3. Back in the day,it was always a delight to get a phone call or a visit from Scott. I’m sure other PR shops thought of themselves as his favorite haunt when he was in Detroit. But I liked to think he favored Chevy. We all shuddered at the sale of AQ the first time, and then the second, and then again, the third. To be honest, we gave it maybe a year on Gerry Durnell’s watch. On that we were very wrong. I got to know Gerry well. I was awed at his affection for all things AQ, from calendars to coffee table books. He knew what he was getting into. For the better part of a decade, he joyously carried the company, even as car books were failing all around. His death came way too soon, not long after the 100th anniversary Chevrolet vault book was out and just before the last AQ mag (Vol, 51, No. 1) went to print. To the very end, AQ delivered a quality read. Here’s hoping the trappings of its spendid run find a home that will do justice to its heritage.

  4. I I enjoyed AQ very much and could not wait for the next issue. I have a complete collection being a subscriber almost from the beginning but at the end of it’s life I renew my subscription for two years and received nothing. I believe they owe me 150 dollars and feel I should be compensated. That is why AQ is no longer in business they not treat there subscribers fairly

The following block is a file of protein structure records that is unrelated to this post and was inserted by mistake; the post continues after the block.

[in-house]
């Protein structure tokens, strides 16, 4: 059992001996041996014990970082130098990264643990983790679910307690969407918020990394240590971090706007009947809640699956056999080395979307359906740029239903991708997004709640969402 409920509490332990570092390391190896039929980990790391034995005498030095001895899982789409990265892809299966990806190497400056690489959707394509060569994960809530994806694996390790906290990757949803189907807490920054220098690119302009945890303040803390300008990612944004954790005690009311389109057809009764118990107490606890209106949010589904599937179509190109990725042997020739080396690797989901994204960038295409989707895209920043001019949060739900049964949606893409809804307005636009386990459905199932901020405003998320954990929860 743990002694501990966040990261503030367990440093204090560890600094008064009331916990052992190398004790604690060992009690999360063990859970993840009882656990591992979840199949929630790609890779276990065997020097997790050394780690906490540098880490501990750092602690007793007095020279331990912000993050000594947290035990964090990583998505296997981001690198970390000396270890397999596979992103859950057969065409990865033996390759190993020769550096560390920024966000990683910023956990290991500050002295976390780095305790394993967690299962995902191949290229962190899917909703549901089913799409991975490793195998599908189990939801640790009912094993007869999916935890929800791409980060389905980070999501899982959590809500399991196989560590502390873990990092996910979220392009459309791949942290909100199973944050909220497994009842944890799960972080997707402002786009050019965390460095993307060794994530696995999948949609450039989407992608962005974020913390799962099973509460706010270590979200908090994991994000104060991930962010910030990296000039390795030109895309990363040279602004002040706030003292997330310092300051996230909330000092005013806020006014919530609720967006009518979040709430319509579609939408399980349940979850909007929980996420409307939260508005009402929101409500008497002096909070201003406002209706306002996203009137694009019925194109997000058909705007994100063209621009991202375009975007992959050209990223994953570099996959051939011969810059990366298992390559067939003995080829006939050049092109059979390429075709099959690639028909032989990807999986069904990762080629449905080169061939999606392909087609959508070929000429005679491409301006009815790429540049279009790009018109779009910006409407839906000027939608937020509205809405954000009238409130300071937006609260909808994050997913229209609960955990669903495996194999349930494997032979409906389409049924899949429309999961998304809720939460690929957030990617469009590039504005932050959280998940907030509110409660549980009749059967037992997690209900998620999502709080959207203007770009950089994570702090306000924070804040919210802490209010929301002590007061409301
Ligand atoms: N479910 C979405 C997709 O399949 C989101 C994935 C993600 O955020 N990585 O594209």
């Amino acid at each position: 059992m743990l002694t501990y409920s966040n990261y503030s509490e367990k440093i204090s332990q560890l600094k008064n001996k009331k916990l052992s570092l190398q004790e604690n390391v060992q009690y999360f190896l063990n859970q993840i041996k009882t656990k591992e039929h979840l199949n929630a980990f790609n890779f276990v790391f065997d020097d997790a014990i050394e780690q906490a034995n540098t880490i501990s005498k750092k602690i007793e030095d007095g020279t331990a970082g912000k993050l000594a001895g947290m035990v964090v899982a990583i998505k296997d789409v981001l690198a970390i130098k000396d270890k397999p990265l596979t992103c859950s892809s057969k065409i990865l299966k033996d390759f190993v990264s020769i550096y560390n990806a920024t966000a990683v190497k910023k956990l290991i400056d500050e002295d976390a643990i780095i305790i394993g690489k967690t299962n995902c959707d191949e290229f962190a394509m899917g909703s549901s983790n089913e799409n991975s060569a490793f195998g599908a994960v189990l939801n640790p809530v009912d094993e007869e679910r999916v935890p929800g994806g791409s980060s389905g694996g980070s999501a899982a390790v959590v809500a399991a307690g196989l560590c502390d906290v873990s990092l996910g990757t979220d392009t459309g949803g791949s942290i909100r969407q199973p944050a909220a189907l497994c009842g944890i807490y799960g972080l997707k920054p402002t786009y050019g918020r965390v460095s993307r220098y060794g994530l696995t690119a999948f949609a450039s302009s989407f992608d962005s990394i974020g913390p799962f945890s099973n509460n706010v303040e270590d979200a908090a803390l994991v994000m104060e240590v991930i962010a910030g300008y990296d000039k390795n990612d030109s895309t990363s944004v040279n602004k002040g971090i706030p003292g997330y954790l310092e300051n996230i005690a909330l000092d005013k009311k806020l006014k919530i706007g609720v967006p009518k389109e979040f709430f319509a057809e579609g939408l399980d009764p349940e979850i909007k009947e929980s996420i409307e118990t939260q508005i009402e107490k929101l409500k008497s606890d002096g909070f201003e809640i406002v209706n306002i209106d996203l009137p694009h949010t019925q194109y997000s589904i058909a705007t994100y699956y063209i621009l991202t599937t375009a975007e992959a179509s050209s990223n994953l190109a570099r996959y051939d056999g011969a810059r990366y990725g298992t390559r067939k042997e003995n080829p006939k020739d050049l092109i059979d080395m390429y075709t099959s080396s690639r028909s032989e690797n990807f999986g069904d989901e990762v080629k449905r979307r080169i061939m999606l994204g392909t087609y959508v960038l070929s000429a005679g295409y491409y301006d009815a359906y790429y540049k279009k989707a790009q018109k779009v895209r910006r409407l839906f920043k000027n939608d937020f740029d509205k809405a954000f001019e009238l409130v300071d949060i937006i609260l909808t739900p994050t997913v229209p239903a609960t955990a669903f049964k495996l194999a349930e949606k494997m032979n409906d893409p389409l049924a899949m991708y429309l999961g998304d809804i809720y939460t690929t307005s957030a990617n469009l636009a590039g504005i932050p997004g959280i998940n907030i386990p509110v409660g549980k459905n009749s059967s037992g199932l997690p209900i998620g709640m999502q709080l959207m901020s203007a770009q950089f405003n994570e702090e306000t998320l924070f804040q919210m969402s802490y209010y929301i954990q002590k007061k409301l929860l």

5. I would like to know what is in inventory and what might be available if the books were sold. I would love to buy that slipcased book on E L Cord!
    I too, would enjoy seeing this venerable publication continue. I treasure my 75 volumes that have chapters on cars I like and that I found over many years at flea markets and used book stores. But I question how many people today are really interested in automobile heritage or cars in general. It seems there is a growing number of people who think Uber is all they need to know about cars.